Catalogue


Congress behaving badly : the rise of partisanship and incivility and the death of public trust /
Sunil Ahuja ; foreword by Tom Sawyer.
imprint
Westport, Conn. : Praeger, 2008.
description
xii, 175 p. ; 25 cm.
ISBN
0275998681 (cloth), 9780275998684 (cloth)
format(s)
Book
Holdings
More Details
author
imprint
Westport, Conn. : Praeger, 2008.
isbn
0275998681 (cloth)
9780275998684 (cloth)
contents note
The problem of incivility and partisanship -- The Capitol Hill junior high school -- Changing of the guard -- What's behind partisanship and uncivil debate in Congress? -- Whither confidence and respect in the modern Congress? -- The impact of partisanship and incivility on the legislative process -- Democracy is a conversation.
catalogue key
6393306
 
Includes bibliographical references (p. [153]-168) and index.
A Look Inside
Full Text Reviews
Appeared in Choice on 2008-10-01:
Ahuja (Youngstown State Univ.) explores the rise of partisanship and incivility in the two houses of the US Congress. His benchmark is a more convivial time in the 1950s. (A longer look back would reveal that the early days of the republic saw members engaged in fisticuffs and beatings in the legislative halls.) But his thesis focuses on the last 50 years, and members are less congenial and more apt to be confrontational with colleagues. Ahuja identifies seven causes: redistricting; onerous party discipline; influence of special-interest groups; pressures of a 24-hours news cycle; growing use of temporary consultants; divisive "wedge" issues; and "avoidance of social interaction." (This reviewer's congressional experience suggests the root causes are the legislators' independence in getting elected and staying elected, and the rise of righteous ideology.) Ahuja offers several solutions: reapportioning legislative districts; restricting the influence of consultants, media, and interest groups; and "regularizing social interaction" among congressional opponents. Alas, none are likely to occur in the practical political world. Ahuja concludes that "the onus is on members ... to stop behaving badly." The book provides a doleful record of bad behavior. Summing Up: Recommended. General readers, lower-division undergraduate students, and research faculty. S. L. Harrison University of Miami
Appeared in Library Journal on 2008-07-01:
Much has been written in recent years by academics (e.g., Thomas E. Mann and Norman J. Ornstein's The Broken Branch), journalists (e.g., Joe Klein's Politics Lost), and politicians themselves (e.g., Lee H. Hamilton's How Congress Works and Why You Should Care) about Congress's descent into dysfunction. In this book, Ahuja (political science, Youngstown State Univ.; coeditor, Legislative Studies Quarterly) reviews the extensive literature, considers the evidence demonstrating Congress's poor performance and incivility, and offers six causes: gerrymandered congressional districts that lead to the election of more intensely partisan members, the increased importance of narrowly focused interest groups, the 24/7 news cycle, the rise of political consultants, the supplanting of policy issues by wedge issues, and the inability to or unwillingness of members to socialize in their free time, leading members to view those in the opposing party as objects to be scorned rather than people with whom one could reason. The author provides ample quantitative and qualitative evidence that documents the factors discussed, and he concludes with a series of recommendations to improve the institution, among them limiting the use of campaign consultants and the media. Some of the recommendations are unrealistic, but many are worth serious consideration. This is a concise and informative book, and a valuable addition for all libraries whose holdings in this subject area are limited.--Thomas J. Baldino, Wilkes Univ., Wilkes-Barre, PA (c) Copyright 2010. Library Journals LLC, a wholly owned subsidiary of Media Source, Inc. No redistribution permitted.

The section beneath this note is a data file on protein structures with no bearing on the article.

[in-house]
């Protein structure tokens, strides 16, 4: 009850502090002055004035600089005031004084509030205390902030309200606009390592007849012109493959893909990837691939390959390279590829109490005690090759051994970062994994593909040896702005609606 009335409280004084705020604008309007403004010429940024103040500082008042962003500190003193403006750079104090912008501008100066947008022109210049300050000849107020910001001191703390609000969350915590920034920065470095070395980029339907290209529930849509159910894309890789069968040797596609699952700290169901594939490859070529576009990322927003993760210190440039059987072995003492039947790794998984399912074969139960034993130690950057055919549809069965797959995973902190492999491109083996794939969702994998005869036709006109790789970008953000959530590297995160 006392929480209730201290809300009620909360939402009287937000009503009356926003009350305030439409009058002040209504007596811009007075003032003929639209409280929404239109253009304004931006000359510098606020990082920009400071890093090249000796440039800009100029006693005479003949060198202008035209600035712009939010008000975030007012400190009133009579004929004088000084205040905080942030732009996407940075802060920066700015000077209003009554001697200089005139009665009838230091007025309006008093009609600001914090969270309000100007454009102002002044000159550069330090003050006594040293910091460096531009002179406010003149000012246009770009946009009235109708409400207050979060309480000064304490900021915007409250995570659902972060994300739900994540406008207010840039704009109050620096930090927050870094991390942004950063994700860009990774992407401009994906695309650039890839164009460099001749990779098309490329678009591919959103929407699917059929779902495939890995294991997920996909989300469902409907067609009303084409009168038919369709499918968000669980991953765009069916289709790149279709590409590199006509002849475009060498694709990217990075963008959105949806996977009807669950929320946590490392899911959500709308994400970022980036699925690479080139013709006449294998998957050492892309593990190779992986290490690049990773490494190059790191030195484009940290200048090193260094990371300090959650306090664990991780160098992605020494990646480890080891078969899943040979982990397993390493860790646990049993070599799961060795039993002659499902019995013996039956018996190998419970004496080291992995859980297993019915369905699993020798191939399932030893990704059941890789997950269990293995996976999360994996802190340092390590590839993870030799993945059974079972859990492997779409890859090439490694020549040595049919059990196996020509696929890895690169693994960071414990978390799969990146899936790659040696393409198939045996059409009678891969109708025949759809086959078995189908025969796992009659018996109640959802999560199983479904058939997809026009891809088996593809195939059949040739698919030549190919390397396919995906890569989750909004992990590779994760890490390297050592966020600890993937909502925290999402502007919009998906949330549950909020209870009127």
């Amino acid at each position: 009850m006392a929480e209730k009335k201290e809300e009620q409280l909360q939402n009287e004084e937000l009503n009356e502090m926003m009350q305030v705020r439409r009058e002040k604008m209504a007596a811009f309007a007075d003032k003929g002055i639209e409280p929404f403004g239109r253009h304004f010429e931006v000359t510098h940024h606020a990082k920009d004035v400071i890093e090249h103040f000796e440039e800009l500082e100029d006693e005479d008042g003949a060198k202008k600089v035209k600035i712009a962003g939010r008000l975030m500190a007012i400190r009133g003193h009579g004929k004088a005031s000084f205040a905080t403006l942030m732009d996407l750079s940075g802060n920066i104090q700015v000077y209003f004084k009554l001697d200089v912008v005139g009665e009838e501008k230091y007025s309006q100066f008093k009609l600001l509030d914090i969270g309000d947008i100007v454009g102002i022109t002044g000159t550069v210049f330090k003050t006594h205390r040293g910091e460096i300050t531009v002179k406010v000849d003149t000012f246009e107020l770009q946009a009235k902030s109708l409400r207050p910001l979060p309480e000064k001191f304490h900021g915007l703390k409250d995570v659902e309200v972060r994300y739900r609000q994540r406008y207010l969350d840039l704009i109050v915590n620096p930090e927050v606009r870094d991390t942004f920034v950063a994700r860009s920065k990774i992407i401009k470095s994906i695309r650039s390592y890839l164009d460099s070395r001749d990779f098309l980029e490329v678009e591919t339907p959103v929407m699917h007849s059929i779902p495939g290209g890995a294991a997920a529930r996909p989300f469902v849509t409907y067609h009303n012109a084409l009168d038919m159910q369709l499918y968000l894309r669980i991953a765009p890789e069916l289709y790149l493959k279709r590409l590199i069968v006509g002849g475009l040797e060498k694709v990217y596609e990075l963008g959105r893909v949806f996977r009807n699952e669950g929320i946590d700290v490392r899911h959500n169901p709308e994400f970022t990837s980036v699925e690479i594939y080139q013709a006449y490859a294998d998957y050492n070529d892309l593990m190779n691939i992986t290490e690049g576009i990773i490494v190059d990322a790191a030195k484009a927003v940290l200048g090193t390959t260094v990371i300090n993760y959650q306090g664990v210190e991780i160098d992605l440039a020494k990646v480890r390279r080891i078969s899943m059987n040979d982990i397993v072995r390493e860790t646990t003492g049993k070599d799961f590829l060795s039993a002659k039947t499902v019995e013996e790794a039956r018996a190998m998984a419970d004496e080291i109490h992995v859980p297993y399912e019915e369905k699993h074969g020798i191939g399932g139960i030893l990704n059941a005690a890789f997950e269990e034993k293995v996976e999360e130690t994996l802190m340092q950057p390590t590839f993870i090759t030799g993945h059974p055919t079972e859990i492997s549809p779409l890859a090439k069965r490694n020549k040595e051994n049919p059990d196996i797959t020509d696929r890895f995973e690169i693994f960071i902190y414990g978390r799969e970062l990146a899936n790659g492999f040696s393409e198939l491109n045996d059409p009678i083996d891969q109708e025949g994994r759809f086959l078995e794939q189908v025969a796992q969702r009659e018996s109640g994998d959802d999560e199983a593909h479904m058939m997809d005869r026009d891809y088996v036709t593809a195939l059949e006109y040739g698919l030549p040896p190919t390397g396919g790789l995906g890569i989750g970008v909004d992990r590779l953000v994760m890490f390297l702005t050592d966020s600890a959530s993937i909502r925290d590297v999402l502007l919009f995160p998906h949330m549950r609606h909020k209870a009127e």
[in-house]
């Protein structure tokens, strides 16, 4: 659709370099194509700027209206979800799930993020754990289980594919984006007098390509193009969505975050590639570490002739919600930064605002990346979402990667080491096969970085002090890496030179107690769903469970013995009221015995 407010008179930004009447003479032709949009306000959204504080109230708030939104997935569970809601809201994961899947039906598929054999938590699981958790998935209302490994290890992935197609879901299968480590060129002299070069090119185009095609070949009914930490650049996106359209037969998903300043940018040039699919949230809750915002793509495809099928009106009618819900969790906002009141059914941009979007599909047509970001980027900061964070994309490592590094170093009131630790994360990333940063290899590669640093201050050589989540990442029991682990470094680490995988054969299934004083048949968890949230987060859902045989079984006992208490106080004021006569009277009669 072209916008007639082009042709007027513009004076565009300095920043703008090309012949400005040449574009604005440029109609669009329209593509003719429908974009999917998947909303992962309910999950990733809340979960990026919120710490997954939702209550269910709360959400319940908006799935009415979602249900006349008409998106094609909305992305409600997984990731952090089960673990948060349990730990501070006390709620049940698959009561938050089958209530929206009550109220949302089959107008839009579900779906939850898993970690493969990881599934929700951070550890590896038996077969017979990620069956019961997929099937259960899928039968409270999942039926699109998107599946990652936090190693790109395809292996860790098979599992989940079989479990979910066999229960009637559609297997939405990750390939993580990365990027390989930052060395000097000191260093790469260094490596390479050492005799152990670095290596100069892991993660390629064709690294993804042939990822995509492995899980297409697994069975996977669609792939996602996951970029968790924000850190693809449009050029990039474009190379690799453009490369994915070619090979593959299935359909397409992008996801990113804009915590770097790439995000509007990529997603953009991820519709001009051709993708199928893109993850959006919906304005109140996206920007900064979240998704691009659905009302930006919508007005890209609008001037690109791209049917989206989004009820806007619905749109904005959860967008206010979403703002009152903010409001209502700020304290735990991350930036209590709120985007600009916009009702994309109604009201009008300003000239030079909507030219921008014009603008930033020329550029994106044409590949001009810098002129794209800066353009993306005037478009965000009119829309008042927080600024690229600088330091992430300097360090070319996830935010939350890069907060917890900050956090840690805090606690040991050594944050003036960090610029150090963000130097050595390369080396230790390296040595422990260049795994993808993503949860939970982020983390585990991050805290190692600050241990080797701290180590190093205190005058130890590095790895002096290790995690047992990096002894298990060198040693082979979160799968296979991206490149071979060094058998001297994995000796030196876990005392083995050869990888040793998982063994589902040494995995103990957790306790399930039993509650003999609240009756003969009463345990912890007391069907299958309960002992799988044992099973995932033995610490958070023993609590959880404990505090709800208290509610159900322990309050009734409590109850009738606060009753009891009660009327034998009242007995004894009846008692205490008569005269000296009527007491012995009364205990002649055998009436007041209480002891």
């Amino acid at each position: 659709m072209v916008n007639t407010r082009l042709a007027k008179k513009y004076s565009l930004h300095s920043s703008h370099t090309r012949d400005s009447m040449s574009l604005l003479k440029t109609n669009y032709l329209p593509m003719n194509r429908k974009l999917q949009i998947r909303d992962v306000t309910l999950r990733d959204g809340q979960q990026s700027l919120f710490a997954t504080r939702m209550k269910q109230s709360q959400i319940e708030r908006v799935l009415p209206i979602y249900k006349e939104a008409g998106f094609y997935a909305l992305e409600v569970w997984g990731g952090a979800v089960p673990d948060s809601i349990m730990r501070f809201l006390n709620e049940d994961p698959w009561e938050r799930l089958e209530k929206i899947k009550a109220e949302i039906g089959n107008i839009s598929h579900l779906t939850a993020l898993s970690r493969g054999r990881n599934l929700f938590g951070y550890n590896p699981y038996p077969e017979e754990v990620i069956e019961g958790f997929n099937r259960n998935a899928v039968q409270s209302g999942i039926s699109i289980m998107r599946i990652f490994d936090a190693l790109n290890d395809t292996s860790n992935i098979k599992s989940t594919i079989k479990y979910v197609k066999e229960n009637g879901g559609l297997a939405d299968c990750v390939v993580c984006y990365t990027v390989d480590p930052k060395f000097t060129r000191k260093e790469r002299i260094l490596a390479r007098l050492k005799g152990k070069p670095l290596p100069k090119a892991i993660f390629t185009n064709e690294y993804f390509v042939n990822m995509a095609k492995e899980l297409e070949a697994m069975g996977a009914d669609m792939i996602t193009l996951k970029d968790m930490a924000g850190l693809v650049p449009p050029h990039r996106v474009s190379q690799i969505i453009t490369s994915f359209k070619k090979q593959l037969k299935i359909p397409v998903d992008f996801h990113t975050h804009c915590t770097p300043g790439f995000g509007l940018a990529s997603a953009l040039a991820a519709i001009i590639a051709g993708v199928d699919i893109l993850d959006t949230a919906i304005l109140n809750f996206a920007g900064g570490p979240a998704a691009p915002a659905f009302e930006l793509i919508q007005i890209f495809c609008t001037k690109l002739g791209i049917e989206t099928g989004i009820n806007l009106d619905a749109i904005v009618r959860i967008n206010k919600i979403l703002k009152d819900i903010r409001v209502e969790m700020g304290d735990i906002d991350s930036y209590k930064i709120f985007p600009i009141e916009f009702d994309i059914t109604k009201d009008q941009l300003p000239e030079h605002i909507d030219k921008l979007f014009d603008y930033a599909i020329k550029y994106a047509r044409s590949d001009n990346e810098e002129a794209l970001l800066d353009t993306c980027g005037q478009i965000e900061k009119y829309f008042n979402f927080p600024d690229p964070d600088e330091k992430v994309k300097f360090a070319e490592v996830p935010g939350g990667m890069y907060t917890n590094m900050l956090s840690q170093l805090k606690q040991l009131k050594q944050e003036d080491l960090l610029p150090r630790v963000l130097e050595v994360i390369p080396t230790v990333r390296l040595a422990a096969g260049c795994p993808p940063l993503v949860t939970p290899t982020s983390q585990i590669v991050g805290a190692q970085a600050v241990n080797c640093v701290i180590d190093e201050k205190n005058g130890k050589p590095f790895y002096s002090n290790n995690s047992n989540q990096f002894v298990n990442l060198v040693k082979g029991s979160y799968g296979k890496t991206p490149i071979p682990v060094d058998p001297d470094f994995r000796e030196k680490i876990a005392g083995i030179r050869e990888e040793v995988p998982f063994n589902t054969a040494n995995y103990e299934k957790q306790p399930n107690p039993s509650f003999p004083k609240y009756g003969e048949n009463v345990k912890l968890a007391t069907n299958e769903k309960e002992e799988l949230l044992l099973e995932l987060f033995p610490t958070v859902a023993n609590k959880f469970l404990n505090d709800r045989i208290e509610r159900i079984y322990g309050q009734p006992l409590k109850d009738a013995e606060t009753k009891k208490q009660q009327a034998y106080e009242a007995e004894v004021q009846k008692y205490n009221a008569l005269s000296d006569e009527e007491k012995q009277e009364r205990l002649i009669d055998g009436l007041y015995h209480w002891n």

Reviews
Review Quotes
"Congress is a mess. Congress knows it and the American people know it. Sunil Ahuja traces Congress's descent to dysfunctionality over the past few decades and explains why it has reached this stage. He offers many apt ideas on how to make our legislative branch effective again, but ultimately it will take a clear expression of the will of the American people at the ballot box to bring about the needed reform." - Dan Miller, Former member of Congress
"Congress is a mess. Congress knows it and the American people know it. Sunil Ahuja traces Congress's descent to dysfunctionality over the past few decades and explains why it has reached this stage. He offers many apt ideas on how to make our legislative branch effective again, but ultimately it will take a clear expression of the will of the American people at the ballot box to bring about the needed reform."
"A plain-spoken examination of a serious problem in American representative democracy, highly recommended - especially for anyone serving or considering serving in a public office." – Midwest Book Review
"A plain-spoken examination of a serious problem in American representative democracy, highly recommended - especially for anyone serving or considering serving in a public office."-Midwest Book Review
"Ahuja (Youngstown State Univ.) explores the rise of partisanship and incivility in the two houses of the US Congress....The book provides a doleful record of bad behavior. Recommended." – Choice
"Ahuja....reviews the extensive literature, considers the evidence demonstrating Congress's poor performance and incivility, and offers six causes....The author provides ample quantitative and qualitative evidence that documents the factors discussed, and he concludes with a series of recommendations to improve the institution....This is a concise and informative book, and a valuable addition for all libraries whose holdings in this subject area are limited." – Library Journal
This item was reviewed in:
Library Journal, July 2008
Choice, October 2008
To find out how to look for other reviews, please see our guides to finding book reviews in the Sciences or Social Sciences and Humanities.
Summaries
Long Description